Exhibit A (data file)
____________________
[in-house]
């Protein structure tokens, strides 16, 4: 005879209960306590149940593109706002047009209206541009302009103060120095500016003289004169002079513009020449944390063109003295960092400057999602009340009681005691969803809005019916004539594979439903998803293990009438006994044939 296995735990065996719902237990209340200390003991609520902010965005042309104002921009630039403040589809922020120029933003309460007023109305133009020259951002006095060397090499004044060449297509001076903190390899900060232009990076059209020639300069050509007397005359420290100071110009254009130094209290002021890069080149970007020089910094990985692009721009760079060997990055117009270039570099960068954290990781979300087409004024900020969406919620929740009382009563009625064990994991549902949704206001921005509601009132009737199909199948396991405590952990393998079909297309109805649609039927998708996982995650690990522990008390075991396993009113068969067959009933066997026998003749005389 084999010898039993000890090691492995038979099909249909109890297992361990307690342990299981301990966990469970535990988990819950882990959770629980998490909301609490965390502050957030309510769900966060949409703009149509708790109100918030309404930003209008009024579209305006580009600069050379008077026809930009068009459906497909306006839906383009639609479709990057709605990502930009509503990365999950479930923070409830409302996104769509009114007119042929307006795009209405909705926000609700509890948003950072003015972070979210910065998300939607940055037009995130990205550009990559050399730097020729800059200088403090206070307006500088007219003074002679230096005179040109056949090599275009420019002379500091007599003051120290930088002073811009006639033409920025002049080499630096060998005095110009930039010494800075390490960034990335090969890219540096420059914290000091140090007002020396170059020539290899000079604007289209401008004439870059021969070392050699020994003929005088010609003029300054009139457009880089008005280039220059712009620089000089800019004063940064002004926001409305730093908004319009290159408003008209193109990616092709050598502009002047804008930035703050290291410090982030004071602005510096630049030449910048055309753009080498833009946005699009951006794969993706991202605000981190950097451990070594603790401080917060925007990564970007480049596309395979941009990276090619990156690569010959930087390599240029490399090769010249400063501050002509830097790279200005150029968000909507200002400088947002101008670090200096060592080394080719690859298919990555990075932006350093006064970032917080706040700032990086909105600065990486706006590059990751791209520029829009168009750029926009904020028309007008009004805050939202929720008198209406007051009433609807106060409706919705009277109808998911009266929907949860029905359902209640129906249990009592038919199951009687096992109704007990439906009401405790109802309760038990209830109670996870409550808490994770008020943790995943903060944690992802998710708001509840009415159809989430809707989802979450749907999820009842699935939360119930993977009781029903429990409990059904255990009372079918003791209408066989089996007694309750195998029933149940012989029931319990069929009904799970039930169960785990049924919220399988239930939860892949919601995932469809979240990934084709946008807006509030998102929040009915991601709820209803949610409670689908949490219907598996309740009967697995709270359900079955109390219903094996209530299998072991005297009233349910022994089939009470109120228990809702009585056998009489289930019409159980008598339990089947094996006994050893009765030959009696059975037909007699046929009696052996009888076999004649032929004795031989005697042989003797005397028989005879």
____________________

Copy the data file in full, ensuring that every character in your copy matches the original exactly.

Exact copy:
[in-house]
């Protein structure tokens, strides 16, 4: 005879209960306590149940593109706002047009209206541009302009103060120095500016003289004169002079513009020449944390063109003295960092400057999602009340009681005691969803809005019916004539594979439903998803293990009438006994044939 296995735990065996719902237990209340200390003991609520902010965005042309104002921009630039403040589809922020120029933003309460007023109305133009020259951002006095060397090499004044060449297509001076903190390899900060232009990076059209020639300069050509007397005359420290100071110009254009130094209290002021890069080149970007020089910094990985692009721009760079060997990055117009270039570099960068954290990781979300087409004024900020969406919620929740009382009563009625064990994991549902949704206001921005509601009132009737199909199948396991405590952990393998079909297309109805649609039927998708996982995650690990522990008390075991396993009113068969067959009933066997026998003749005389 084999010898039993000890090691492995038979099909249909109890297992361990307690342990299981301990966990469970535990988990819950882990959770629980998490909301609490965390502050957030309510769900966060949409703009149509708790109100918030309404930003209008009024579209305006580009600069050379008077026809930009068009459906497909306006839906383009639609479709990057709605990502930009509503990365999950479930923070409830409302996104769509009114007119042929307006795009209405909705926000609700509890948003950072003015972070979210910065998300939607940055037009995130990205550009990559050399730097020729800059200088403090206070307006500088007219003074002679230096005179040109056949090599275009420019002379500091007599003051120290930088002073811009006639033409920025002049080499630096060998005095110009930039010494800075390490960034990335090969890219540096420059914290000091140090007002020396170059020539290899000079604007289209401008004439870059021969070392050699020994003929005088010609003029300054009139457009880089008005280039220059712009620089000089800019004063940064002004926001409305730093908004319009290159408003008209193109990616092709050598502009002047804008930035703050290291410090982030004071602005510096630049030449910048055309753009080498833009946005699009951006794969993706991202605000981190950097451990070594603790401080917060925007990564970007480049596309395979941009990276090619990156690569010959930087390599240029490399090769010249400063501050002509830097790279200005150029968000909507200002400088947002101008670090200096060592080394080719690859298919990555990075932006350093006064970032917080706040700032990086909105600065990486706006590059990751791209520029829009168009750029926009904020028309007008009004805050939202929720008198209406007051009433609807106060409706919705009277109808998911009266929907949860029905359902209640129906249990009592038919199951009687096992109704007990439906009401405790109802309760038990209830109670996870409550808490994770008020943790995943903060944690992802998710708001509840009415159809989430809707989802979450749907999820009842699935939360119930993977009781029903429990409990059904255990009372079918003791209408066989089996007694309750195998029933149940012989029931319990069929009904799970039930169960785990049924919220399988239930939860892949919601995932469809979240990934084709946008807006509030998102929040009915991601709820209803949610409670689908949490219907598996309740009967697995709270359900079955109390219903094996209530299998072991005297009233349910022994089939009470109120228990809702009585056998009489289930019409159980008598339990089947094996006994050893009765030959009696059975037909007699046929009696052996009888076999004649032929004795031989005697042989003797005397028989005879």